The climb continues along steep, treeless, waterless terrain, along the side of the spectacular steep canyon to a pass and cairn of rock at 3540 Mt. Then the trail makes a long gradual descent to some chortens on a ridge, and then descends further on a pleasant trail to Samar village. The Annapurna, still dominated by Nilgiri, is visible far to the south. Climb above Samar to a ridge, then descend into a large gorge and the trail goes into another valley field, crosses a stream and climbs up to a ridge at 3800 Mt. The route climbs over yet another pass, follows a ridge and then descends to Shyangmochen. From there gently climb to a pass at 3770m and descend to Geling Village.

From Geling village the trail climbs gently up to an interesting pass NYI LA and descends below the blue, gray and red cliffs. After crossing a steel bridge of the Tangmar Chu (river) you will arrive to a MANI WALL perhaps the longest and most spectacular MANI wall in Nepal. Climbing over another pass at 3600m, the route makes a long gentle descent to Charang village. The huge five-story white Dzong and red Gompa are the main attractions to visit to observe collections of statues and Thankas as well as many large paintings of seated Buddha’s.

Take part in Tiji

This is an opportunity to visit two other villages on your trek. The trail climbs steadily until Lo-Gekar. Lo-Gekar Gompa is older than Samye Gompa in Tibet and one of the oldest Gompa of Nepal. After visiting Lo-Gekar continue trek to Lomanthang. The trail until Lo-Manthang is fine enough with some minor climbing. Finally from a ridge there is a view of the walled city of LO. After a short descent, cross a stream then climb up into the plateau of Lo-Manthang. On arrival, in the evning, we will participate in Tiji festival.

Tiji Festival at Lomanthang, a annual praying festival, is a prayer ceremony where the monks put on masks representing divine personages and perform ritual dances. The spectators of devotion come from villages of Lo-Manthang. It is a colourful occasion that takes place in the most spectacular of settings. The festival lasts for four days and is well attended by the people of Lo to witness and to get blessed and to gain sonam (Merit) in this important event. It’s also one important time of the year when the Mustangies prove their religious fervors and also a time to take out their best ornaments and dresses.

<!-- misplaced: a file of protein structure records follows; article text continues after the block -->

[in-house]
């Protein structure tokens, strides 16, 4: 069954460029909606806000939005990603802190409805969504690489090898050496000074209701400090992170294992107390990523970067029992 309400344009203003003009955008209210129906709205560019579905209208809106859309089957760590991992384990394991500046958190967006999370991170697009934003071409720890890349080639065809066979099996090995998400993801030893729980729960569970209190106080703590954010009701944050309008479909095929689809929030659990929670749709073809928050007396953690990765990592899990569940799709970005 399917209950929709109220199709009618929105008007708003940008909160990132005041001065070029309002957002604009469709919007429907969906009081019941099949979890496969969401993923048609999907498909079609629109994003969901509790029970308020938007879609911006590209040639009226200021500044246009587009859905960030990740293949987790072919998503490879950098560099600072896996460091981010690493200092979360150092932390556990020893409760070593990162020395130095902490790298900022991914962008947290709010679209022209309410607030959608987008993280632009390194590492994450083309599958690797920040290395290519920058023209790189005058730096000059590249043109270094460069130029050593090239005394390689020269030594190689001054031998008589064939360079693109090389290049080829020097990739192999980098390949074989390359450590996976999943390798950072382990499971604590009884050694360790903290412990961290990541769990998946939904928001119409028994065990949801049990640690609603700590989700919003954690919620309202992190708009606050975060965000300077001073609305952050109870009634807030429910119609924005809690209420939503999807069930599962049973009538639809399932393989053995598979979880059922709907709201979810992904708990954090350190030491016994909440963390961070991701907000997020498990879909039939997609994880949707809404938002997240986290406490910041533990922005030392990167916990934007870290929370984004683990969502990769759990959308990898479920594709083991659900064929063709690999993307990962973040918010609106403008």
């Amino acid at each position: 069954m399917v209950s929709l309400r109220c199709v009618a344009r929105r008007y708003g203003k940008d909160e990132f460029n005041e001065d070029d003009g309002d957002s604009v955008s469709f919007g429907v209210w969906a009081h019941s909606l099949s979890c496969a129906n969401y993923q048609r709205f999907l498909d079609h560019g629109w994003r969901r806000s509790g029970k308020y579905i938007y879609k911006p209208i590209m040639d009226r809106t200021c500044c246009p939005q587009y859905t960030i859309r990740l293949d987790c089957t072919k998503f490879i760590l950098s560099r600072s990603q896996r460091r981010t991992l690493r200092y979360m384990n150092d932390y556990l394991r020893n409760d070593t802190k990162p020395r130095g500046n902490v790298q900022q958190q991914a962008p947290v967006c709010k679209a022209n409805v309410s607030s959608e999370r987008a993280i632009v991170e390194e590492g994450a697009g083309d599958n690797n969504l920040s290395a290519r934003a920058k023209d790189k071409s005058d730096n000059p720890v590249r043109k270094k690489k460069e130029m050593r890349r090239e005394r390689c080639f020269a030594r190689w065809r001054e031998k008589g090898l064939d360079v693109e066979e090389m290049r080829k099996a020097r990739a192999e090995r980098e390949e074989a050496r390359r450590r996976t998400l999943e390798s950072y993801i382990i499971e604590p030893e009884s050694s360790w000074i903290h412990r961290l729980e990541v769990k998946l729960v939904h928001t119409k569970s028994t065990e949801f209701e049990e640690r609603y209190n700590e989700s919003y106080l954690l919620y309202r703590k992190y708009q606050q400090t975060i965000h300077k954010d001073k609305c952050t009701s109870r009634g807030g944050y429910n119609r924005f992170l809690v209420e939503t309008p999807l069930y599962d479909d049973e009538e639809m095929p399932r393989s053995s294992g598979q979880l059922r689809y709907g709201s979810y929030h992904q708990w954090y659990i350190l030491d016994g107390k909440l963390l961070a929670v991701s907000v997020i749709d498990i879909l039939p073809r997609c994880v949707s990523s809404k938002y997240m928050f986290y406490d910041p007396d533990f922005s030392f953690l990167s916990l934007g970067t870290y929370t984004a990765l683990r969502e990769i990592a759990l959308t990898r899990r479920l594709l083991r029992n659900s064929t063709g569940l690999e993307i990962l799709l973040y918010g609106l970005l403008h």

Up to the end of the 18th century Mustang (Tibetan sMon-thang) was the chief town of a provincial district known as Lo, which exceeded down the valley of the River Kali Gandaki as far south as Kagbeni.

Lo was a dependency of Nga-ri (Western Tibet) which in the 10th and 11th century consisted of 3 Kingdoms (Today the Northwest corner of Nepal).

There was a chain of a strongholds (all now in ruins) the whole length of the Kali Gandaki valley from Kagbeni to Mustang, and the Lords of these castles seem to have ruled as absolute masters in their own small domain. At the end of the 18th century the Gurkhalis extended their control over the whole Kaligandaki valley.

Even after a kin relation with Tibetan culture as well as language Lo supported Nepal in the war with Tibet in 1860, thus affirming its right to its ancient feudal system of Rajas and serfs. Serfdom was abolished in 1956. The title “Raja of Mustang” is still given to the Raja of Lo.

As all the important sites in this area is located within the capital wall it is very convenient to look around and will not take much time or effort. During the course of the day we will visit the 2 Buddhist shrines and a monastery, the Tibetan Medicine School, a local boarding school and if we are lucky the King of Mustang – Jigme Parbal Bista, in his Palace.

And in the evening take part in Tiji

It takes around 2 hours to Namgyal Gompa. Namgyal Gompa situates on a hilltop, which serves as an important monastery of the local community and also as a local court. After visiting Namgyal Gompa continue the tour to Tingkhar, which is a village of around 40 houses, the last main village to the northwest of Lomanthang. After visiting Namgyal Gompa and Tingkhar return to Lomanthang.

And in the evening take part in Tiji

Chhoser is one of the most interesting villages from where one can see all the side villages. On the way to Chhoser we will visit the village of Nyaphu, Gharphu, Nedar and Thubten Monastery. The villages in such an isolated land are amazing; the monasteries are attached or made inside the caves, once used as Khampa army hideouts and permanent houses of before 13th century. Thubten Monastery is located under a cliff, the main building is attached in the cliff and the monastic praying rooms are far inside the caves. After visiting Chhoser and other villages and monasteries return to Lomanthang.

From Lo-Manthang the trail walks straight till Dhi pass 4100m. and descends down to Dhi village. The trek from Lo Manthang to Muktinath is harder, but more rewarding and interesting than the west side of the valley. Dhi village is one of the best villages of whole Lomathang and it seems more prosperous and it is settled in a very suitable place.